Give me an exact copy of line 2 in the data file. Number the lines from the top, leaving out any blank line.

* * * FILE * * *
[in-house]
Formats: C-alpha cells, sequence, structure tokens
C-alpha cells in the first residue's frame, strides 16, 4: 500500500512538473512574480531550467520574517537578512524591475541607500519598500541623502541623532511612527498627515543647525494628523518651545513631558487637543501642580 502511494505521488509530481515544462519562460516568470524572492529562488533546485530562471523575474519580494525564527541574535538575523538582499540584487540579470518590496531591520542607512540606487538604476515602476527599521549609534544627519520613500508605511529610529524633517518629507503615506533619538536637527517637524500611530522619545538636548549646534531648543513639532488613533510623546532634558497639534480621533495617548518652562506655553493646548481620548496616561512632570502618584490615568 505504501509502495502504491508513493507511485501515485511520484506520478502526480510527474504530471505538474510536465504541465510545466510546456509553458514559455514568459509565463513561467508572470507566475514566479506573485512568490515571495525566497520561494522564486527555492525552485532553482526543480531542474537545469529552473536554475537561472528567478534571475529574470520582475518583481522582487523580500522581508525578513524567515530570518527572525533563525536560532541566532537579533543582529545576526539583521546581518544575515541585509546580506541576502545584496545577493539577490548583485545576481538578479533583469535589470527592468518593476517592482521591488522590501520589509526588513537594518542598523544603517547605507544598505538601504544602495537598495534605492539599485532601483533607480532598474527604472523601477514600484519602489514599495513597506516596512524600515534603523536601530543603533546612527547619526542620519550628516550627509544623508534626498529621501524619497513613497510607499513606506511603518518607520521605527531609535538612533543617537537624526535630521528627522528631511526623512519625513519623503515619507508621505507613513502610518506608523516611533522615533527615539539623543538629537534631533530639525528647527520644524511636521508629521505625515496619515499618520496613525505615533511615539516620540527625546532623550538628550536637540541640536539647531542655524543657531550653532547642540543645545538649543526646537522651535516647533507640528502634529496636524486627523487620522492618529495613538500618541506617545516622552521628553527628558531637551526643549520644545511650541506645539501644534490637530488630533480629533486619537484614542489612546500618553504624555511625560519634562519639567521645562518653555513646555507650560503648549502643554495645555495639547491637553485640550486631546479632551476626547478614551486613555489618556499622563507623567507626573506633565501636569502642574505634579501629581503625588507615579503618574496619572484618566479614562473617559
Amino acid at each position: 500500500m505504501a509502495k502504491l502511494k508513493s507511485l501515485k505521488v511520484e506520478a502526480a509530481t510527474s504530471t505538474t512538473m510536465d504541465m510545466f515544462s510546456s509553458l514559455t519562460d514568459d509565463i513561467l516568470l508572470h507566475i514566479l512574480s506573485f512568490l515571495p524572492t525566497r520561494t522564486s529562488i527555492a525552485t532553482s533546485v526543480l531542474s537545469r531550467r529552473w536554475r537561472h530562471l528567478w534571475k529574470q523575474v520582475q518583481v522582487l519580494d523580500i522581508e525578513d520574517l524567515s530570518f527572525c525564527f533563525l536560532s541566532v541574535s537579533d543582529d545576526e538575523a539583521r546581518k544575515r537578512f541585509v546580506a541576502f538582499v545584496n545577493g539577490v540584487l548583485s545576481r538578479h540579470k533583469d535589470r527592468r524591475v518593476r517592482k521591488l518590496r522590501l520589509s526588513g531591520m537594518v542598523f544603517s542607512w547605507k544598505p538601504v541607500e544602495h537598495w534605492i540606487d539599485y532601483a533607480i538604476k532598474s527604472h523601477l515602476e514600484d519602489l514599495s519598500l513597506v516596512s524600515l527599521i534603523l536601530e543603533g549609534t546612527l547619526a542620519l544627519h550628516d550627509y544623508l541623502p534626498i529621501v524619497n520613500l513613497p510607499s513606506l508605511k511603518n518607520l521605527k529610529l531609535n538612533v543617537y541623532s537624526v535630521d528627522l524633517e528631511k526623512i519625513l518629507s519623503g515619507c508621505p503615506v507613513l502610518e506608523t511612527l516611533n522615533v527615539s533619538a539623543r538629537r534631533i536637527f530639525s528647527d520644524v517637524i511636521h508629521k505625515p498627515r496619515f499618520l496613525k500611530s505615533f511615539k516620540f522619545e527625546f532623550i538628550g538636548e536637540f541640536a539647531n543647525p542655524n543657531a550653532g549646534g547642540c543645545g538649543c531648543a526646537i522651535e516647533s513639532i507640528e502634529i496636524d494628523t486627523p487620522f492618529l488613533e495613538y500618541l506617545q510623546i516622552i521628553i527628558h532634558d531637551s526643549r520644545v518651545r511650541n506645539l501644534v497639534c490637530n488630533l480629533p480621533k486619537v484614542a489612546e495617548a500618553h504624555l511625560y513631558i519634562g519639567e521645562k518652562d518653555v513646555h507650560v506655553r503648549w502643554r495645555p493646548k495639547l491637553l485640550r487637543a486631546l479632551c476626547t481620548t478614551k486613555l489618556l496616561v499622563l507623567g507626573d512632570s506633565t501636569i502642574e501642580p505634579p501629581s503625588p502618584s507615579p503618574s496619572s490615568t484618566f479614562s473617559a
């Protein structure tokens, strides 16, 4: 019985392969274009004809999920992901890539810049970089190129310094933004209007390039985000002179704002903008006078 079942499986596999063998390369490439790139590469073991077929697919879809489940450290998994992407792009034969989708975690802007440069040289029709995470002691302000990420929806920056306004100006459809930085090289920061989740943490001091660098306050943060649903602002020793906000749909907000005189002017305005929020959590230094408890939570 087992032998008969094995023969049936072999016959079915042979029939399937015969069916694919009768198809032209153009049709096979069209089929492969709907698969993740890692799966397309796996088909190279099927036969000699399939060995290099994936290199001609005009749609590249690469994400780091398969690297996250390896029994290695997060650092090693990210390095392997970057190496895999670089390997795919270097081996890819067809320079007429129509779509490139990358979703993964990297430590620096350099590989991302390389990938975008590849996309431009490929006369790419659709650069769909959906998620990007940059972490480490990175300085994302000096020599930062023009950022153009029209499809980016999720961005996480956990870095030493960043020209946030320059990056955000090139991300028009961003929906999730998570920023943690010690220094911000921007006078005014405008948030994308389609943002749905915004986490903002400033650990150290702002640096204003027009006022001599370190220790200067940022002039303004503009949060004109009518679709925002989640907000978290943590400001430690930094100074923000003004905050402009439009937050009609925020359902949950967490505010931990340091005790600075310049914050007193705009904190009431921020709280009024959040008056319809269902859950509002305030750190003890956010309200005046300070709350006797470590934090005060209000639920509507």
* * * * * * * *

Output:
Formats: C-alpha cells, sequence, structure tokens